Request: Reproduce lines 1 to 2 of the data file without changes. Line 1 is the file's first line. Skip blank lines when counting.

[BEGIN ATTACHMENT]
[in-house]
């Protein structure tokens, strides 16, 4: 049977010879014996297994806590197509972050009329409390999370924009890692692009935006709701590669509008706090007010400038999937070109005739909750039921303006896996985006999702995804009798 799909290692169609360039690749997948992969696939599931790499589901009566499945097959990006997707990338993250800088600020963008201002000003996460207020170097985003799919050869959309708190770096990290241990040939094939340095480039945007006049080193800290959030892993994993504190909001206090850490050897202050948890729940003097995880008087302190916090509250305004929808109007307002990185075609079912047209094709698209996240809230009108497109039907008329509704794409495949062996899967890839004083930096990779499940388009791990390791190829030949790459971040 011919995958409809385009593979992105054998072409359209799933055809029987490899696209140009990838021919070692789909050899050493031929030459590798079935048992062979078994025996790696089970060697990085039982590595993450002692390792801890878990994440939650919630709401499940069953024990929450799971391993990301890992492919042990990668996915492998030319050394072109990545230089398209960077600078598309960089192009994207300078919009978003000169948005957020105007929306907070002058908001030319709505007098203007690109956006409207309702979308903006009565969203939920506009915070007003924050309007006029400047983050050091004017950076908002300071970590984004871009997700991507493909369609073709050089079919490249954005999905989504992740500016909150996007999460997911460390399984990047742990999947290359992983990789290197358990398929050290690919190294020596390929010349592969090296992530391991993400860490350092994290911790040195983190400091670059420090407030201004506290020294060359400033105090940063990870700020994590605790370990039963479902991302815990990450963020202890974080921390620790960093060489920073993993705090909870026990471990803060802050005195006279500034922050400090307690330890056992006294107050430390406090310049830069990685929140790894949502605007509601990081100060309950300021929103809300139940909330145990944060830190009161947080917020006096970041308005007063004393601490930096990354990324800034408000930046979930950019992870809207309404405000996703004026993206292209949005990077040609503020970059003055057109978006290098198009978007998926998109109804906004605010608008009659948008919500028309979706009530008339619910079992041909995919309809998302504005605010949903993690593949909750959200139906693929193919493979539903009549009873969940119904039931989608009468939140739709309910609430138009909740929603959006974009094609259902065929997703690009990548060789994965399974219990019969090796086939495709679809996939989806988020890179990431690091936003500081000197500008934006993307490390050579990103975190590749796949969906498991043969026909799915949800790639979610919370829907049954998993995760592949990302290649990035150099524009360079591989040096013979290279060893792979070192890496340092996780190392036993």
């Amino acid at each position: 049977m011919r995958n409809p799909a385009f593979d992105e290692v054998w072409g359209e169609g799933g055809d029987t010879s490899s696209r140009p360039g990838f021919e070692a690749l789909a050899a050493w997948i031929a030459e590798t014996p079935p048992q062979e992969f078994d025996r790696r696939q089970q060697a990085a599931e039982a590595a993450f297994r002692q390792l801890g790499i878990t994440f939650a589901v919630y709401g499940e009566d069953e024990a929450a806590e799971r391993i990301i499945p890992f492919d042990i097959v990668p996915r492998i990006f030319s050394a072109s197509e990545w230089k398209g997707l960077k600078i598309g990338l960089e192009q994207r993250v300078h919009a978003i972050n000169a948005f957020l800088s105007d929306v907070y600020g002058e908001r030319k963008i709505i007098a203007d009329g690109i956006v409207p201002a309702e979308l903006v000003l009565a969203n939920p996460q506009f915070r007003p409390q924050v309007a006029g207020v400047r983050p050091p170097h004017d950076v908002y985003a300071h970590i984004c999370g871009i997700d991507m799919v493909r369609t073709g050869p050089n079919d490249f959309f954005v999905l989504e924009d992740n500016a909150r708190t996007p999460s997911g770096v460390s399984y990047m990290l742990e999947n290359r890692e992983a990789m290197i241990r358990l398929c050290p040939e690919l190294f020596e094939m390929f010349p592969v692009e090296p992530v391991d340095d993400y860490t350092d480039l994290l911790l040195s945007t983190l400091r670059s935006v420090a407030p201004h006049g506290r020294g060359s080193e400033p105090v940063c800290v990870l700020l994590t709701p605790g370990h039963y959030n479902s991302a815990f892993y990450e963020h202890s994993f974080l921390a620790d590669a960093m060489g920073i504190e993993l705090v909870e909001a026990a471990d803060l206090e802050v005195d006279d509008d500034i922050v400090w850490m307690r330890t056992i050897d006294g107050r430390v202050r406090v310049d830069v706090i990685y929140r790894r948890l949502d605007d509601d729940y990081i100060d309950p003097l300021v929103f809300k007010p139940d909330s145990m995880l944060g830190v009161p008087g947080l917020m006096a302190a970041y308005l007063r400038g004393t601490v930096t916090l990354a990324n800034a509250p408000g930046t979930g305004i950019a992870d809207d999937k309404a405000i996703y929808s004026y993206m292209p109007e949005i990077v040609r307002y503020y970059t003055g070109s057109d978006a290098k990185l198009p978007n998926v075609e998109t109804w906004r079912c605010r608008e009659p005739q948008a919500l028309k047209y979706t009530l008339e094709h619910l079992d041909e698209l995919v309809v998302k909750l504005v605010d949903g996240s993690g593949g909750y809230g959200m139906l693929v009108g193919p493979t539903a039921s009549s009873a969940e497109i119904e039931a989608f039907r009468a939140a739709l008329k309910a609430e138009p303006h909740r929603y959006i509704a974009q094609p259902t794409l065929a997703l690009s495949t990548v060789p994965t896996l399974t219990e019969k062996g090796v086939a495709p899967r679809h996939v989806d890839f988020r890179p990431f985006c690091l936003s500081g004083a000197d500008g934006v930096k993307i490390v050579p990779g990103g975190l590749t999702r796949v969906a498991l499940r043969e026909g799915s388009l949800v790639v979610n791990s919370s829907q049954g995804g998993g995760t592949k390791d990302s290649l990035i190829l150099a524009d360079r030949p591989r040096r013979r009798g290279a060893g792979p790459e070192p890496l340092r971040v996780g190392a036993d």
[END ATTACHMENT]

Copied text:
[in-house]
């Protein structure tokens, strides 16, 4: 049977010879014996297994806590197509972050009329409390999370924009890692692009935006709701590669509008706090007010400038999937070109005739909750039921303006896996985006999702995804009798 799909290692169609360039690749997948992969696939599931790499589901009566499945097959990006997707990338993250800088600020963008201002000003996460207020170097985003799919050869959309708190770096990290241990040939094939340095480039945007006049080193800290959030892993994993504190909001206090850490050897202050948890729940003097995880008087302190916090509250305004929808109007307002990185075609079912047209094709698209996240809230009108497109039907008329509704794409495949062996899967890839004083930096990779499940388009791990390791190829030949790459971040 011919995958409809385009593979992105054998072409359209799933055809029987490899696209140009990838021919070692789909050899050493031929030459590798079935048992062979078994025996790696089970060697990085039982590595993450002692390792801890878990994440939650919630709401499940069953024990929450799971391993990301890992492919042990990668996915492998030319050394072109990545230089398209960077600078598309960089192009994207300078919009978003000169948005957020105007929306907070002058908001030319709505007098203007690109956006409207309702979308903006009565969203939920506009915070007003924050309007006029400047983050050091004017950076908002300071970590984004871009997700991507493909369609073709050089079919490249954005999905989504992740500016909150996007999460997911460390399984990047742990999947290359992983990789290197358990398929050290690919190294020596390929010349592969090296992530391991993400860490350092994290911790040195983190400091670059420090407030201004506290020294060359400033105090940063990870700020994590605790370990039963479902991302815990990450963020202890974080921390620790960093060489920073993993705090909870026990471990803060802050005195006279500034922050400090307690330890056992006294107050430390406090310049830069990685929140790894949502605007509601990081100060309950300021929103809300139940909330145990944060830190009161947080917020006096970041308005007063004393601490930096990354990324800034408000930046979930950019992870809207309404405000996703004026993206292209949005990077040609503020970059003055057109978006290098198009978007998926998109109804906004605010608008009659948008919500028309979706009530008339619910079992041909995919309809998302504005605010949903993690593949909750959200139906693929193919493979539903009549009873969940119904039931989608009468939140739709309910609430138009909740929603959006974009094609259902065929997703690009990548060789994965399974219990019969090796086939495709679809996939989806988020890179990431690091936003500081000197500008934006993307490390050579990103975190590749796949969906498991043969026909799915949800790639979610919370829907049954998993995760592949990302290649990035150099524009360079591989040096013979290279060893792979070192890496340092996780190392036993």